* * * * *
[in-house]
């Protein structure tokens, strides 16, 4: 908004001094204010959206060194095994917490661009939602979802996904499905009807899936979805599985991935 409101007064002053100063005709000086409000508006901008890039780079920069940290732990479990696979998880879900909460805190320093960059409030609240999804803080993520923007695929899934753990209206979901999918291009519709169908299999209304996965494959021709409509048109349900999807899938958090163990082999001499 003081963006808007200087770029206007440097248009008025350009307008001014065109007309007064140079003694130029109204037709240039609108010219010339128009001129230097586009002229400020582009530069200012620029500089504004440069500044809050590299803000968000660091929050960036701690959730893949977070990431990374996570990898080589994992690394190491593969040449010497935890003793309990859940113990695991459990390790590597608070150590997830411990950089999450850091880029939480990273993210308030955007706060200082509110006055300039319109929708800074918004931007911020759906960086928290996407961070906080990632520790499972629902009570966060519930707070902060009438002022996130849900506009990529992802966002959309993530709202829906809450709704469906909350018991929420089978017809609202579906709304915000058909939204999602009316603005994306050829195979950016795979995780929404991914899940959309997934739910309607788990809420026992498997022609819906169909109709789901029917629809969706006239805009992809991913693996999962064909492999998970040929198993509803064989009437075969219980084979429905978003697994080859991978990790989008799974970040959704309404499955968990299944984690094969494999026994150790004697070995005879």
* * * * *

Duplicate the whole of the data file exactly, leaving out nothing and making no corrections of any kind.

[in-house]
């Protein structure tokens, strides 16, 4: 908004001094204010959206060194095994917490661009939602979802996904499905009807899936979805599985991935 409101007064002053100063005709000086409000508006901008890039780079920069940290732990479990696979998880879900909460805190320093960059409030609240999804803080993520923007695929899934753990209206979901999918291009519709169908299999209304996965494959021709409509048109349900999807899938958090163990082999001499 003081963006808007200087770029206007440097248009008025350009307008001014065109007309007064140079003694130029109204037709240039609108010219010339128009001129230097586009002229400020582009530069200012620029500089504004440069500044809050590299803000968000660091929050960036701690959730893949977070990431990374996570990898080589994992690394190491593969040449010497935890003793309990859940113990695991459990390790590597608070150590997830411990950089999450850091880029939480990273993210308030955007706060200082509110006055300039319109929708800074918004931007911020759906960086928290996407961070906080990632520790499972629902009570966060519930707070902060009438002022996130849900506009990529992802966002959309993530709202829906809450709704469906909350018991929420089978017809609202579906709304915000058909939204999602009316603005994306050829195979950016795979995780929404991914899940959309997934739910309607788990809420026992498997022609819906169909109709789901029917629809969706006239805009992809991913693996999962064909492999998970040929198993509803064989009437075969219980084979429905978003697994080859991978990790989008799974970040959704309404499955968990299944984690094969494999026994150790004697070995005879």